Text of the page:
Clean Beauty Buzz


Have you caught the clean beauty buzz? Maybe you've seen a segment on a morning talk show talking about clean beauty. Or you have a friend who recently went clean and she's trying to convince you to toss out your lipstick because it's totally full of lead or parabens or something. And you're thinking, what am I doing wrong now? I just got the 8 step K Beauty double cleansing, snail extract routine down to thirty minutes. What now? It's enough to give you chin zits just thinking about learning a new beauty trend. But before you tune out just yet, consider learning what the latest beauty buzz is all about and why it's more than just a fad. 

Just as the food industry has confused the hell out of us, so too have the cosmetic and personal care industries. Buzzwords are tossed around like dollars at a strip club, and there we are sweeping them all up hoping for a golden ticket that will solve all of our body issues. Words like anti-aging, sulfate-free, paraben-free, free radical damage (this would make a great punk band name, btw), natural, organic, made by fairies (just kidding on that one), cosmeceuticals, and now clean, are all over the internet, talk shows, and magazines. Remember the good old days when we just had to choose between hypoallergenic and noncomedogenic? By the way, those are bs buzzwords too with absolutely no regulation or real science behind them. 

I get why these buzzwords are used. I use them, too. It's pretty hard to not use the words clean, natural, or organic when you're trying to convince people to buy clean, natural, and organic products. The problem is these words don't have any regulated meaning. They are just marketing words. Sort of like that scene in Elf where Buddy thinks he's found "the world's best cup of coffee," when it's actually just a crappy cup of diner coffee. As long as a company is not making any health or healing claims (like cures eczema), it can write pretty much anything on a package including the words natural, organic, or hypoallergenic. These words combined with suggestive packaging (also a great band name) can be really misleading for well-meaning shoppers.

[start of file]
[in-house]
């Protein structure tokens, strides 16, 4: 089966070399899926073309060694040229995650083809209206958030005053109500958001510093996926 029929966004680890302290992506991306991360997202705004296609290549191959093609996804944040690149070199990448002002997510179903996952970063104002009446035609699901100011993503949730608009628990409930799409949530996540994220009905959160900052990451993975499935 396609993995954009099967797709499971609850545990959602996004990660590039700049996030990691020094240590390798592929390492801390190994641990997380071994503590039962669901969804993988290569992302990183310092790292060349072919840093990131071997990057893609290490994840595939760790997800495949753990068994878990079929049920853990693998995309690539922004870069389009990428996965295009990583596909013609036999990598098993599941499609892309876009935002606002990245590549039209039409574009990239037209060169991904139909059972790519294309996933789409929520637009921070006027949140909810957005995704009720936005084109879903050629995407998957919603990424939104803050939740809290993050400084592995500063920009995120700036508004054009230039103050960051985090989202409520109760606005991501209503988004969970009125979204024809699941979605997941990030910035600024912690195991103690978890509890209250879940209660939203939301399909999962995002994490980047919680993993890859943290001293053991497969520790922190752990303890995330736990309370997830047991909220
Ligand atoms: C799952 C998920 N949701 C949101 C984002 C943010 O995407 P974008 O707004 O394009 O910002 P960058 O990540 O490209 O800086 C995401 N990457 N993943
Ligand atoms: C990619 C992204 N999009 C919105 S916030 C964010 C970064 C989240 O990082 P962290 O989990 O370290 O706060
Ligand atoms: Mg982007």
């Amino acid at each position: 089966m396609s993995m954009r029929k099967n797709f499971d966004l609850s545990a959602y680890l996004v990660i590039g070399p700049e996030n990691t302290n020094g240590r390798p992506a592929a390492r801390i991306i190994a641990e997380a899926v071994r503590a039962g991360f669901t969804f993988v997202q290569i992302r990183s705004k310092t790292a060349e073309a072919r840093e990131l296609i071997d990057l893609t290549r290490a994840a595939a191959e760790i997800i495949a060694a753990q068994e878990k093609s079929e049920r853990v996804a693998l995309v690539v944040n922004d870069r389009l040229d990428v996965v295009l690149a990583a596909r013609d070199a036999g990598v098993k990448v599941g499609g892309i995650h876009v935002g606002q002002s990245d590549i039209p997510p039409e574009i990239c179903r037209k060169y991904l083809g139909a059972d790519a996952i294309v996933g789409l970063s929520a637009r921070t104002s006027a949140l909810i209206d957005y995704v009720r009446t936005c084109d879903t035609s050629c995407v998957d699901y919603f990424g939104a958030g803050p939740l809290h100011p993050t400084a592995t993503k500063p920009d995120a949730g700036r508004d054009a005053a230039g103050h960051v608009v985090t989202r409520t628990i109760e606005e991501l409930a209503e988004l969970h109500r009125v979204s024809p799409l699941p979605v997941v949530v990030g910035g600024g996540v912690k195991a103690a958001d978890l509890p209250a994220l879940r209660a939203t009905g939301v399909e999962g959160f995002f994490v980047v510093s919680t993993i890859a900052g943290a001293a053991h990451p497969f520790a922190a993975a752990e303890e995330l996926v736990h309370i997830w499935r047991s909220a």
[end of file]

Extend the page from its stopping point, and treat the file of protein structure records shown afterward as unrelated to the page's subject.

Case in point: On a recent (read weekly) trip to Target, I was stopped in my tracks by the cutest, rainbow-striped box in the beauty aisle. I had to check it out. When I read the front of the package, my pulse quickened. It was a fragrance made only from "pure essential oils." In Target! Finally, a natural fragrance I can get 10 minutes from my house instead of online, where, last I checked you cannot scratch and sniff to see if you like a fragrance before buying it. Being a good conscious consumer, I flipped over the package excited to read what blend of essential oils was listed. Lavender? Clary Sage? Please tell me it's Ylang Ylang. But no. Nada. Not a single essential oil was listed. The only ingredients listed were alcohol and fragrance. Waaaah. Waaaah. Waaaaaaahhh. 

Misleading practices like these, called greenwashing - also a buzzword- have paved the way for yet another marketing term. Because, you know, you can never have too many buzzwords when it comes to personal care products. Clean beauty, is the latest beauty buzz swallowing up the natural and organic trend - Why? There are a few reasons. One is Gwyneth Paltrow. I guess introducing the world to the concept of conscious uncoupling wasn't enough. The overachiever had to go and disrupt the beauty industry, too. She and her Goop empire have convinced some of us that spending $125 on an exfoliator is a totally normal thing to do. Other leaders in the industry include Gregg Renfrew, founder of Beautycounter, a direct sales company aiming to make safer beauty mainstream and a growing-by-the-second list of companies and specialty retailers (like this one).